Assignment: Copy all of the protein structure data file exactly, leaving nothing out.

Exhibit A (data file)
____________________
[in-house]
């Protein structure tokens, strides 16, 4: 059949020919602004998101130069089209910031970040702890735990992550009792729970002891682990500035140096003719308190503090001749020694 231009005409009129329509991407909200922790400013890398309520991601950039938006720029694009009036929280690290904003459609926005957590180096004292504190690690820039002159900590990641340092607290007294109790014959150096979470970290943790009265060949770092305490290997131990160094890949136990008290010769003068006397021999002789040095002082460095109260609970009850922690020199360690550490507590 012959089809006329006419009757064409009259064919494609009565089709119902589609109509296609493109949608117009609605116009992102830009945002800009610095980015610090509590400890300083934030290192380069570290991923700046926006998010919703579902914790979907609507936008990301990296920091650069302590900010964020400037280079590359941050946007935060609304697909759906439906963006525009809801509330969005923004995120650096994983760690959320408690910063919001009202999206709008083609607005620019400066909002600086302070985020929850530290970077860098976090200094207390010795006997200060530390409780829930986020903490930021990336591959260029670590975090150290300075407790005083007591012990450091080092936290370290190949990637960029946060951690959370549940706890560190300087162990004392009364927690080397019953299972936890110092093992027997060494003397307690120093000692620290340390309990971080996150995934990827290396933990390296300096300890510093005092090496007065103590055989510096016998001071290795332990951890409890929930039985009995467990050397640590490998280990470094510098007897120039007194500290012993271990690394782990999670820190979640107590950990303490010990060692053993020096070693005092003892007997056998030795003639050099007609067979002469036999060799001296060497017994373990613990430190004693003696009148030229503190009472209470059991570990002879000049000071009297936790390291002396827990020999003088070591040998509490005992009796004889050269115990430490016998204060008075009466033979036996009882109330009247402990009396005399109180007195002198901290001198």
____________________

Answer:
[in-house]
């Protein structure tokens, strides 16, 4: 059949020919602004998101130069089209910031970040702890735990992550009792729970002891682990500035140096003719308190503090001749020694 231009005409009129329509991407909200922790400013890398309520991601950039938006720029694009009036929280690290904003459609926005957590180096004292504190690690820039002159900590990641340092607290007294109790014959150096979470970290943790009265060949770092305490290997131990160094890949136990008290010769003068006397021999002789040095002082460095109260609970009850922690020199360690550490507590 012959089809006329006419009757064409009259064919494609009565089709119902589609109509296609493109949608117009609605116009992102830009945002800009610095980015610090509590400890300083934030290192380069570290991923700046926006998010919703579902914790979907609507936008990301990296920091650069302590900010964020400037280079590359941050946007935060609304697909759906439906963006525009809801509330969005923004995120650096994983760690959320408690910063919001009202999206709008083609607005620019400066909002600086302070985020929850530290970077860098976090200094207390010795006997200060530390409780829930986020903490930021990336591959260029670590975090150290300075407790005083007591012990450091080092936290370290190949990637960029946060951690959370549940706890560190300087162990004392009364927690080397019953299972936890110092093992027997060494003397307690120093000692620290340390309990971080996150995934990827290396933990390296300096300890510093005092090496007065103590055989510096016998001071290795332990951890409890929930039985009995467990050397640590490998280990470094510098007897120039007194500290012993271990690394782990999670820190979640107590950990303490010990060692053993020096070693005092003892007997056998030795003639050099007609067979002469036999060799001296060497017994373990613990430190004693003696009148030229503190009472209470059991570990002879000049000071009297936790390291002396827990020999003088070591040998509490005992009796004889050269115990430490016998204060008075009466033979036996009882109330009247402990009396005399109180007195002198901290001198």